From these examples we can see that common Doppler frequencies for many radars are primarily in the audio range and that they are often very close to the carrier. We can also see that if the oscillators used in the radar systems have high phase noise in this frequency range it will limit the radar’s ability determine the velocity of the target. This is very important when we consider that the radar target returns from large clutter blocks also have the phase noise of the radar transmitter impressed on them and will generally overpower the small return from targets of interest.
So, as we can see, phase noise is very important to the radar systems engineer, but since most radar systems utilize pulse modulated carriers, the ability to measure the phase noise of pulse carriers is fundamentally necessary.
Pulsed RF Waveforms
Pulse modulated RF is produced by amplitude modulating the RF carrier with the desired pulsed waveform. Pulsed carriers can also be produced by gating an oscillator on and off; however, gated oscillators, such as magnetrons, are not phase continuous, causing the starting phase of each pulse to be random. This random nature limits gated oscillators’ use in radars that process Doppler. In addition, the random phase relationship from pulse to pulse generally prevents phase noise measurements on these sources when techniques such as phase detectors or synchronous detectors are used. Since the phase detector requires a stable reference to compare the measured signal to, it is impossible to measure phase noise with the phase of each pulse changing by large amounts.
Because of the limitations of gated oscillators, we will focus our discussion of pulsed phase noise measurements on pulsed sources that use amplitude modulation to impress the pulse modulation on the RF carrier. Amplitude modulation results in the desired effect of producing an RF pulse train with continuous phase.
When thinking of the modulation process, it is beneficial to remember that multiplication of the pulse waveform and the RF carrier in the time domain is the same as convolution of the pulse spectrum and the spectrum of the RF carrier in the frequency domain.
From AM modulation theory we know that when a carrier is modulated with a single tone a modulation side tone is produced on each side of the carrier. This can be verified by analyzing the trigonometry identity that describes the multiplication of two sine waves. Since the spectrum of the pulse train is a series of harmonics of the PRF, we can then deduce that the AM modulation of a carrier with a pulsed waveform will result in a carrier with modulation sidebands on each side of the carrier. As mentioned above, the modulation process will convolve the carrier spectrum with the spectrum of the pulsed waveform, essentially sliding the pulse spectrum up to the carrier frequency. This will result in a spectrum that is symmetrical on either side of the carrier and is composed of spectral lines spaced n•PRF. The amplitude of the spectral lines will have the expected sin(x)/x shape with the spectral nulls occurring at 1/τ.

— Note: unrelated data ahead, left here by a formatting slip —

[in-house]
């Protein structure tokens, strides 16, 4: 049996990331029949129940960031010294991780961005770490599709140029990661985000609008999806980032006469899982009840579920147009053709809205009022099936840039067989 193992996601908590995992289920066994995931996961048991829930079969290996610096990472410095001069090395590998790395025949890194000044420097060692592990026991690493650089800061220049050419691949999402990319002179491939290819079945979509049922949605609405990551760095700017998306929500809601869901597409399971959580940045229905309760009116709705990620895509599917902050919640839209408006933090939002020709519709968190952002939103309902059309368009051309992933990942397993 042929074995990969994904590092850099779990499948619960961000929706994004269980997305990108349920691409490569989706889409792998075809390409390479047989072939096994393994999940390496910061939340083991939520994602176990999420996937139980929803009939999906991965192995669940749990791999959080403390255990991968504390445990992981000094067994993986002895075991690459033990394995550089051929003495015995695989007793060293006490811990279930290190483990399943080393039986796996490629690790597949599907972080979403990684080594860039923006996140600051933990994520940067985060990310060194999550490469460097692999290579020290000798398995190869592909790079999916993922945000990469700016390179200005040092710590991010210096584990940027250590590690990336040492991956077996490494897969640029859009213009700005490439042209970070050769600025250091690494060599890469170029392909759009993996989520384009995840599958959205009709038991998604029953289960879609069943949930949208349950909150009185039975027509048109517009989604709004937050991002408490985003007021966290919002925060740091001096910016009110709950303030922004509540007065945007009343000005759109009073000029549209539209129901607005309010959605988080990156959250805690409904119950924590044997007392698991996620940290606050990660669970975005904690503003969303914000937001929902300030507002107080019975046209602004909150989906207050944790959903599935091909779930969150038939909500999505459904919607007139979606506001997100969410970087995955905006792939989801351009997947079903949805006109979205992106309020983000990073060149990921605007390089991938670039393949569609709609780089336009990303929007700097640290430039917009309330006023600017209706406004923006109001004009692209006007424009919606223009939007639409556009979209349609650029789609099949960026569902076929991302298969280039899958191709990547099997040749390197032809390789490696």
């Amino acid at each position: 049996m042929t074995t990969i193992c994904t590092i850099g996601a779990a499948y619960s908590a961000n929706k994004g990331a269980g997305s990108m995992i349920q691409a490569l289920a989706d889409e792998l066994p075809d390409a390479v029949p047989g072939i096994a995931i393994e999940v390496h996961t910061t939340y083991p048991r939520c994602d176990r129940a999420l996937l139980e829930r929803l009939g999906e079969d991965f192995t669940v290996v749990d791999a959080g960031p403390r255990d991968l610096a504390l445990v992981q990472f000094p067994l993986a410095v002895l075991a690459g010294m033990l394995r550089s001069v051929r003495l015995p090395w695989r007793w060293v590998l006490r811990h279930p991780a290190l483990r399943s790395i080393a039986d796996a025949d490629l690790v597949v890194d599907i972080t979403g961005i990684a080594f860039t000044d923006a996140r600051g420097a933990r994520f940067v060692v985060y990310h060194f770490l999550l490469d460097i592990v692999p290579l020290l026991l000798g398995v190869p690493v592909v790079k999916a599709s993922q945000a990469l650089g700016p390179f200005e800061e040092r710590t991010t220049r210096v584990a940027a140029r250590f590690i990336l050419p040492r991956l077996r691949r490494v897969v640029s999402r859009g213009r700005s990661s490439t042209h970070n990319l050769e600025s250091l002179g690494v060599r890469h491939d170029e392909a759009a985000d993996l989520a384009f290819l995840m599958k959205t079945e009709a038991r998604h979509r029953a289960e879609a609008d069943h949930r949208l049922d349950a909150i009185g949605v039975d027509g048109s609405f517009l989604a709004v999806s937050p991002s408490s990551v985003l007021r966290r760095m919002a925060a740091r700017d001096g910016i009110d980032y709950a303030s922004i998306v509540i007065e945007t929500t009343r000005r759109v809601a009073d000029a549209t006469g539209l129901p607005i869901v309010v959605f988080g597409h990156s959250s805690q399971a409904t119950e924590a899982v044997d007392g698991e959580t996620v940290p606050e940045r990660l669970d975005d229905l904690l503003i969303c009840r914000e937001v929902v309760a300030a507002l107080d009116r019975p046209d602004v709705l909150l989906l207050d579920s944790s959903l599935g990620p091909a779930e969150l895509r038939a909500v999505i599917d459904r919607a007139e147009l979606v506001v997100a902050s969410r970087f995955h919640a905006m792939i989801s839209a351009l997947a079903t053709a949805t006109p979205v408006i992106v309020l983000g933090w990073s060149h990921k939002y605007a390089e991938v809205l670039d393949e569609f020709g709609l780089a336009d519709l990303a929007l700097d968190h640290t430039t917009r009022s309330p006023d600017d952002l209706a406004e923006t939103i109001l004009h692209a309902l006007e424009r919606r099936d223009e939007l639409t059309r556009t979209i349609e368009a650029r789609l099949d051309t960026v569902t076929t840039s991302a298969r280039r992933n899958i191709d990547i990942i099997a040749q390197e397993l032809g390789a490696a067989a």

Figure 2 illustrates what happens as we hold the PRF constant and change the pulse width. This change is shown as a change in the lobe width of the spectrum and is seen by moving left and right on the diagram. Additionally, the change in the spectrum due to changing the PRF is shown by moving up and down in the diagram. Notice as the PRF is decreased, the density of the spectral lines is increased.
Note: When the PRF is increased, the spacing between the spectral lines increases. This is an important point for radar engineers who want to measure the velocity of targets. If the PRF is low, the spectral lines will be close together and may interfere with Doppler processing. Likewise, in phase noise measurements, greater spacing of the frequency lines in the pulse spectrum allows more opportunity for measuring the phase noise between the frequency lines.
Figure 2 correctly shows line spectra where the spectral lines extend above and below the baseline. The lines extending below the baseline represent harmonics of the modulating waveform whose phase is 180° out of phase with the fundamental of the modulating waveform. If viewed on a spectrum analyzer, all of the lines would appear above the baseline since the spectrum analyzer discards phase information.